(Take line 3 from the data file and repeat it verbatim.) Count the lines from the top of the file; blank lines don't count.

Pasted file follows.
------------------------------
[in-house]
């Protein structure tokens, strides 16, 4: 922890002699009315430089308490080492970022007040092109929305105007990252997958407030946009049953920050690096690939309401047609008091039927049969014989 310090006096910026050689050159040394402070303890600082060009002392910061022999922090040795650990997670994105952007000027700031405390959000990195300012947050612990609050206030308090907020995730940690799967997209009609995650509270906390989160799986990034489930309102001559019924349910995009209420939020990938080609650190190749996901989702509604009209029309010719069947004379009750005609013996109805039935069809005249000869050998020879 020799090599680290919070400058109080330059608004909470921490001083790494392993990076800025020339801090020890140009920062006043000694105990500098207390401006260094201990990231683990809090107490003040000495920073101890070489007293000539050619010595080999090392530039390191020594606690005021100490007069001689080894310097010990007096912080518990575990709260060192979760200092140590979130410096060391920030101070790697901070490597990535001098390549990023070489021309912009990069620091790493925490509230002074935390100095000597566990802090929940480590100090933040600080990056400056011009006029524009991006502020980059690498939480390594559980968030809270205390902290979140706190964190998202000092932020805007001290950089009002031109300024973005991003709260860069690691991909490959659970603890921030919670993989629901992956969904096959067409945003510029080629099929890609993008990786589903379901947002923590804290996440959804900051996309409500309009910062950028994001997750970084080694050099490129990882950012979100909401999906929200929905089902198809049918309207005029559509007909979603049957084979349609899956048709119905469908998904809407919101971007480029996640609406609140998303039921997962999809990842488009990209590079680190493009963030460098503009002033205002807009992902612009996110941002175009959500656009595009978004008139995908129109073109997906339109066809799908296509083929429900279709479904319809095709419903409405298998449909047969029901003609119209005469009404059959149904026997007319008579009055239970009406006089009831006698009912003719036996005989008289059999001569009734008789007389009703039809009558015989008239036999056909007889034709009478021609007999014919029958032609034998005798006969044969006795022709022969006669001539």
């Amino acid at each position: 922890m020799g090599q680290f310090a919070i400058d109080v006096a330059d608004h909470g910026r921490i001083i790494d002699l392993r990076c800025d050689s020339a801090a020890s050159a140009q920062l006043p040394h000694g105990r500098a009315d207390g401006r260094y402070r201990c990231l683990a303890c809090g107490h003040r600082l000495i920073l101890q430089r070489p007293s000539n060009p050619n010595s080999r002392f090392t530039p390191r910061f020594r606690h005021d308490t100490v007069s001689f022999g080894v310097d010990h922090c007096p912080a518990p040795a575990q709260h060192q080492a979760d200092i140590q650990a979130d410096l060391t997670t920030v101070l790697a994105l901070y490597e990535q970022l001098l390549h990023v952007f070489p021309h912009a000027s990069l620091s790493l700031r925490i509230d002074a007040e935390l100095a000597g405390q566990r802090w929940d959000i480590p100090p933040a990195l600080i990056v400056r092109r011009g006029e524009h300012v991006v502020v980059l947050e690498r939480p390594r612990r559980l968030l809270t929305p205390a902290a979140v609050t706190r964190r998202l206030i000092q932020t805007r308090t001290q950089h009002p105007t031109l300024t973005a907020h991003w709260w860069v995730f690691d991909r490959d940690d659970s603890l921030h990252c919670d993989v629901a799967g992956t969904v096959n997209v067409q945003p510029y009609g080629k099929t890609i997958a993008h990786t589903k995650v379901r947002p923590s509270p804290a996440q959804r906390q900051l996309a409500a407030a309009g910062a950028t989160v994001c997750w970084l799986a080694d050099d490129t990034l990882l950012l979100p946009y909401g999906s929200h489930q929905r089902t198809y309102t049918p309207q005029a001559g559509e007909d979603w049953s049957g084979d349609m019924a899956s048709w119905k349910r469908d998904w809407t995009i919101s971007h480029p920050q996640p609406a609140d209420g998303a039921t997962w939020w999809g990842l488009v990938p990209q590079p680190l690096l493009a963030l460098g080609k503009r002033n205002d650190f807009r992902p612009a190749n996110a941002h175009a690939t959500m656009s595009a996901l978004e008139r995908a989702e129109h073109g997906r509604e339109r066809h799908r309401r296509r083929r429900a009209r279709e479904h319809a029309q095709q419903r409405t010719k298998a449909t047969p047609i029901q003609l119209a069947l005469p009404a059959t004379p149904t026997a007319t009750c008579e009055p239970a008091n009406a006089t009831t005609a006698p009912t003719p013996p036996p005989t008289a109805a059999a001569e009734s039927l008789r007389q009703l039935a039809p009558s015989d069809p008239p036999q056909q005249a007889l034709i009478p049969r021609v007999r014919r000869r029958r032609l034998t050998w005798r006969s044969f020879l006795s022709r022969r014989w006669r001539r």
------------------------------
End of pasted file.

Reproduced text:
């Amino acid at each position: 922890m020799g090599q680290f310090a919070i400058d109080v006096a330059d608004h909470g910026r921490i001083i790494d002699l392993r990076c800025d050689s020339a801090a020890s050159a140009q920062l006043p040394h000694g105990r500098a009315d207390g401006r260094y402070r201990c990231l683990a303890c809090g107490h003040r600082l000495i920073l101890q430089r070489p007293s000539n060009p050619n010595s080999r002392f090392t530039p390191r910061f020594r606690h005021d308490t100490v007069s001689f022999g080894v310097d010990h922090c007096p912080a518990p040795a575990q709260h060192q080492a979760d200092i140590q650990a979130d410096l060391t997670t920030v101070l790697a994105l901070y490597e990535q970022l001098l390549h990023v952007f070489p021309h912009a000027s990069l620091s790493l700031r925490i509230d002074a007040e935390l100095a000597g405390q566990r802090w929940d959000i480590p100090p933040a990195l600080i990056v400056r092109r011009g006029e524009h300012v991006v502020v980059l947050e690498r939480p390594r612990r559980l968030l809270t929305p205390a902290a979140v609050t706190r964190r998202l206030i000092q932020t805007r308090t001290q950089h009002p105007t031109l300024t973005a907020h991003w709260w860069v995730f690691d991909r490959d940690d659970s603890l921030h990252c919670d993989v629901a799967g992956t969904v096959n997209v067409q945003p510029y009609g080629k099929t890609i997958a993008h990786t589903k995650v379901r947002p923590s509270p804290a996440q959804r906390q900051l996309a409500a407030a309009g910062a950028t989160v994001c997750w970084l799986a080694d050099d490129t990034l990882l950012l979100p946009y909401g999906s929200h489930q929905r089902t198809y309102t049918p309207q005029a001559g559509e007909d979603w049953s049957g084979d349609m019924a899956s048709w119905k349910r469908d998904w809407t995009i919101s971007h480029p920050q996640p609406a609140d209420g998303a039921t997962w939020w999809g990842l488009v990938p990209q590079p680190l690096l493009a963030l460098g080609k503009r002033n205002d650190f807009r992902p612009a190749n996110a941002h175009a690939t959500m656009s595009a996901l978004e008139r995908a989702e129109h073109g997906r509604e339109r066809h799908r309401r296509r083929r429900a009209r279709e479904h319809a029309q095709q419903r409405t010719k298998a449909t047969p047609i029901q003609l119209a069947l005469p009404a059959t004379p149904t026997a007319t009750c008579e009055p239970a008091n009406a006089t009831t005609a006698p009912t003719p013996p036996p005989t008289a109805a059999a001569e009734s039927l008789r007389q009703l039935a039809p009558s015989d069809p008239p036999q056909q005249a007889l034709i009478p049969r021609v007999r014919r000869r029958r032609l034998t050998w005798r006969s044969f020879l006795s022709r022969r014989w006669r001539r």